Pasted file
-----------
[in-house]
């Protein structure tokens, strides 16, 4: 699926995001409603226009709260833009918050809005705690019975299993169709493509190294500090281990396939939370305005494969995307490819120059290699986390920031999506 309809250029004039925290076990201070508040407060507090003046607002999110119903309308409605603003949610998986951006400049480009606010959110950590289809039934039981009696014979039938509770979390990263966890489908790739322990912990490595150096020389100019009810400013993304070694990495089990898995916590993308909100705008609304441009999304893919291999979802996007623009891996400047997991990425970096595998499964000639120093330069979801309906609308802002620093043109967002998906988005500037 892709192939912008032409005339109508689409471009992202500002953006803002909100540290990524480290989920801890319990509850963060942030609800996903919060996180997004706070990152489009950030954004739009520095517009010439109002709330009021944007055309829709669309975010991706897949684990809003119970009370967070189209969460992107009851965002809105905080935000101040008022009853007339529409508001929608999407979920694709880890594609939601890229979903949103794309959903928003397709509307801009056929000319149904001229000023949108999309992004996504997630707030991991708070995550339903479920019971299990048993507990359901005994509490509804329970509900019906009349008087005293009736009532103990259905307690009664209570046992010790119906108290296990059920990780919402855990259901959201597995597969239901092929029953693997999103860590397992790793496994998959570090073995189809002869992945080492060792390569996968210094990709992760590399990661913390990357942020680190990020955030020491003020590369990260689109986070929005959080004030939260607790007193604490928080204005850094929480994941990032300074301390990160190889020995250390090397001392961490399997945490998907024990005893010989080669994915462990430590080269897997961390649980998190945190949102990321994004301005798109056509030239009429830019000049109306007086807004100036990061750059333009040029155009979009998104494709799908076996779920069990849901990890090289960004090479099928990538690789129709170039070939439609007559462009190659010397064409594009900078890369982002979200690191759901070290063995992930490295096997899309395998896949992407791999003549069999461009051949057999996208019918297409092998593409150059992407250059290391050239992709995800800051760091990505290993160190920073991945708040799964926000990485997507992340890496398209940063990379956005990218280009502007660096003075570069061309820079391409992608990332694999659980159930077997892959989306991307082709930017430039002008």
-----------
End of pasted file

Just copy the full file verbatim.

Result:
[in-house]
């Protein structure tokens, strides 16, 4: 699926995001409603226009709260833009918050809005705690019975299993169709493509190294500090281990396939939370305005494969995307490819120059290699986390920031999506 309809250029004039925290076990201070508040407060507090003046607002999110119903309308409605603003949610998986951006400049480009606010959110950590289809039934039981009696014979039938509770979390990263966890489908790739322990912990490595150096020389100019009810400013993304070694990495089990898995916590993308909100705008609304441009999304893919291999979802996007623009891996400047997991990425970096595998499964000639120093330069979801309906609308802002620093043109967002998906988005500037 892709192939912008032409005339109508689409471009992202500002953006803002909100540290990524480290989920801890319990509850963060942030609800996903919060996180997004706070990152489009950030954004739009520095517009010439109002709330009021944007055309829709669309975010991706897949684990809003119970009370967070189209969460992107009851965002809105905080935000101040008022009853007339529409508001929608999407979920694709880890594609939601890229979903949103794309959903928003397709509307801009056929000319149904001229000023949108999309992004996504997630707030991991708070995550339903479920019971299990048993507990359901005994509490509804329970509900019906009349008087005293009736009532103990259905307690009664209570046992010790119906108290296990059920990780919402855990259901959201597995597969239901092929029953693997999103860590397992790793496994998959570090073995189809002869992945080492060792390569996968210094990709992760590399990661913390990357942020680190990020955030020491003020590369990260689109986070929005959080004030939260607790007193604490928080204005850094929480994941990032300074301390990160190889020995250390090397001392961490399997945490998907024990005893010989080669994915462990430590080269897997961390649980998190945190949102990321994004301005798109056509030239009429830019000049109306007086807004100036990061750059333009040029155009979009998104494709799908076996779920069990849901990890090289960004090479099928990538690789129709170039070939439609007559462009190659010397064409594009900078890369982002979200690191759901070290063995992930490295096997899309395998896949992407791999003549069999461009051949057999996208019918297409092998593409150059992407250059290391050239992709995800800051760091990505290993160190920073991945708040799964926000990485997507992340890496398209940063990379956005990218280009502007660096003075570069061309820079391409992608990332694999659980159930077997892959989306991307082709930017430039002008």